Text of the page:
Visions Of A Dragon

I’m guessing it won’t come as much of a surprise that I’m something of self-professed nerd.

Amongst my nerdy pursuits is LARP (or Live Action Roleplaying – see here if you don’t know what it is).

Some years ago now, I was a plot writer for the LARP system I was involved with, and, as part of a plotline, I produced several nursery rhymes, which were recorded – with suitably disturbing child-like voices – by a friend, Phil Callan.

In 2010, Phil decided to produce his first ever album – Visions Of A Dragon – a collection of folk songs inspired by celtic traditions and stories from LARP. Phil and another friend, Michelle Cleland, adapted one of the nursery rhymes I’d written – Hurry Now, Make No Sound – into a song for the album.

Phil has since started his own independent music and audio production company. He’s recently re-mastered Visions Of A Dragon – including my little nursery rhyme, and, more importantly, a load of awesome songs by talented musicians – and made it available for the general public to purchase.

You can find out more about the album and its history here on the Red Banner Studios website.

The album is available to buy on Bandcamp here.

Blog offs and hidden books

It’s been over a month since my last blog. I had intended to blog sooner, but with new parenthood, writing, editing, a day job and so on and so on and so on, things got away from me a little.



A little while ago The Silver Mask became a semi-finalist in the Self-Published Fantasy Blog-off (SPFBO).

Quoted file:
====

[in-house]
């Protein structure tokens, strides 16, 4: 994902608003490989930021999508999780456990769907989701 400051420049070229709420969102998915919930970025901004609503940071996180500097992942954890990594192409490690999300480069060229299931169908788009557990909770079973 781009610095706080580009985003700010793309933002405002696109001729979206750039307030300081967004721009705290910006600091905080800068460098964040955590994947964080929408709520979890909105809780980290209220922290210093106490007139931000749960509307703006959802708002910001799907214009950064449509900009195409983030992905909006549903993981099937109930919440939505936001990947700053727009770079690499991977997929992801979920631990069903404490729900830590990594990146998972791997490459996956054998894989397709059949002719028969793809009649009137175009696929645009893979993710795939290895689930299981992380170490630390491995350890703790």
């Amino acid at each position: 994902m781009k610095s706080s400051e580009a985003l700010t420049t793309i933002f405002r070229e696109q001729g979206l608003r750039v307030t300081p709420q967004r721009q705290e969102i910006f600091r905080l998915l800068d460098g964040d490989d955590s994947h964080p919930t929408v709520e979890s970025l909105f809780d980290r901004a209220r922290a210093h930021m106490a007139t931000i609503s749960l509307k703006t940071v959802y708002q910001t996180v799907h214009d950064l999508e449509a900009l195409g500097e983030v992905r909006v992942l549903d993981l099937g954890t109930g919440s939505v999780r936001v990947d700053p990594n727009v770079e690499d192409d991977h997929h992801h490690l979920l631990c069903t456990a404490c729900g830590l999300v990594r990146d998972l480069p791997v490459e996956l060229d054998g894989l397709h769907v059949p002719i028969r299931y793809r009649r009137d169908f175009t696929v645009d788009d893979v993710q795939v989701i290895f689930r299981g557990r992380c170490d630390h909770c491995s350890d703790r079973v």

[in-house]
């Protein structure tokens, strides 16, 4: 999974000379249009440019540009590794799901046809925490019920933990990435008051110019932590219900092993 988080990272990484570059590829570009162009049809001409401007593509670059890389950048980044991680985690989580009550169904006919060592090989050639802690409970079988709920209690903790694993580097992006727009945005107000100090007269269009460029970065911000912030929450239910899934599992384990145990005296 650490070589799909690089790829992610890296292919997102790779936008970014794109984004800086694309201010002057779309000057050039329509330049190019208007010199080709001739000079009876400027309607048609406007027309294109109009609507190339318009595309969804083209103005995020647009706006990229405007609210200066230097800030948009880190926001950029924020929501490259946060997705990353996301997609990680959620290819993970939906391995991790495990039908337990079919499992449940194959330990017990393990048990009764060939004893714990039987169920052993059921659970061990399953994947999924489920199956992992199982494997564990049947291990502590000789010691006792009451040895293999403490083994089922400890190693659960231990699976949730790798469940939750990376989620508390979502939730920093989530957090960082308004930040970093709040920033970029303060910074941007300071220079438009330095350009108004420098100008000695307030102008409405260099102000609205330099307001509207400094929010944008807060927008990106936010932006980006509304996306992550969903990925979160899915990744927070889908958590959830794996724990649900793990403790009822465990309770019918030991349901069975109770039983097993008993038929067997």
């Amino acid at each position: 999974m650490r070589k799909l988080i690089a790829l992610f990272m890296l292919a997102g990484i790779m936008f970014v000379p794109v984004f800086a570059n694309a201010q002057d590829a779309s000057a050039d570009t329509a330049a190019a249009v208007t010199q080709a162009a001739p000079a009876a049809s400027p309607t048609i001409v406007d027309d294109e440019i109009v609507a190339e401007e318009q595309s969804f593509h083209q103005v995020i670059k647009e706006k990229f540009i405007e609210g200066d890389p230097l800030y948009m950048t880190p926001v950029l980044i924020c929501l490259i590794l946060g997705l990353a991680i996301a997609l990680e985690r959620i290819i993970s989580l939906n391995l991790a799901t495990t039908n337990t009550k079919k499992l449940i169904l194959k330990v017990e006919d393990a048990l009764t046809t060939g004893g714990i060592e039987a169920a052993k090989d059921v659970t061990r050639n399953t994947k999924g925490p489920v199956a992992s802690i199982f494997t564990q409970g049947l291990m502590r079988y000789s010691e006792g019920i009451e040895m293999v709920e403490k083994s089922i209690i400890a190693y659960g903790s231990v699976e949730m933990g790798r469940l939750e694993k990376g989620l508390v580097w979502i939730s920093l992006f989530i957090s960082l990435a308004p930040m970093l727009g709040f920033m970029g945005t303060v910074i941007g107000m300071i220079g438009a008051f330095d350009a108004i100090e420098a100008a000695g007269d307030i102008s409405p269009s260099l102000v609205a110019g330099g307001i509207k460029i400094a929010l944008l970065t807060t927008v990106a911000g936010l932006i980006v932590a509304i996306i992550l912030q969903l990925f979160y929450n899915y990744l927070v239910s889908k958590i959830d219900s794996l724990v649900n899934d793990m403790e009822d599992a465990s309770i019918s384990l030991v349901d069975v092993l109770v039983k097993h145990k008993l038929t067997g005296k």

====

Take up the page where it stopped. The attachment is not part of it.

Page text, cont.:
For those who, like me until a few months ago, have never heard of the SPFBO, it’s a competition for self-published fantasy authors run by Mark Lawrence (author of The Broken Empire trilogy amongst other things).

300 books are divided up amongst 10 bloggers, who whittle their selection of 30 down through whichever method they decide to one book. This one book is put through to the final. The 10 finalists are then read by the 10 bloggers who together decide on the winner.

The Silver Mask was sorted into Fantasy Book Review’s group, who are whittling their group down to a set of semi-finalists from which they’ll select their finalist. You can read more about Fantasy Book Review’s approach here.

You can find out more about SPFBO, see what other books have been entered and follow the contest on Mark Lawrence’s blog here.

So why, if this started back in May, am I talking about it now? Partly because there hasn’t been much to talk about from The Silver Mask’s perspective, but, to be honest, mostly because I didn’t want to encourage the inevitable irony of me talking a lot about the competition and then The Silver Mask being cut immediately afterward. Of course, irony could now strike and I could be cut at the semi-final stage. So lets just say, if I never talk about the SPFBO again it’s because things didn’t go so well.

Hide a Book Day

Yesterday was Hide a Book Day, a joint event between Goodreads and The Book Fairies.

I’ve always been tempted by the idea of leaving copies of my books around the place for people to find and this provided the perfect excuse.

Three copies of The Silver Mask have been left around the place:

In Lakeside, Thurrock:


The Spectrum Centre, Belfast:


And Manchester Piccadilly:



I can’t promise they’re still there if you go searching for them.

Thank you to my two ‘book fairies’ – Alison and Claudia – who helped deposit the books and possibly made it look like I was travelling around the country.

Ellingsen’s Third State of the To Do List

Given that we’re now over a month into the second half of the year, and quite a bit has happened in the past seven weeks or so, I thought it was time for a ‘To do list’ update.

Edit and publish a novella and short story

A Divided River: Tales From Vasini I has been out for three weeks now. The handful of reviews that have appeared on Goodreads have been really positive.

Should you be interested in having a read yourself, you can find it on Kindle, iBooks and in paperback.

Edit and try to work out how to publish a long novel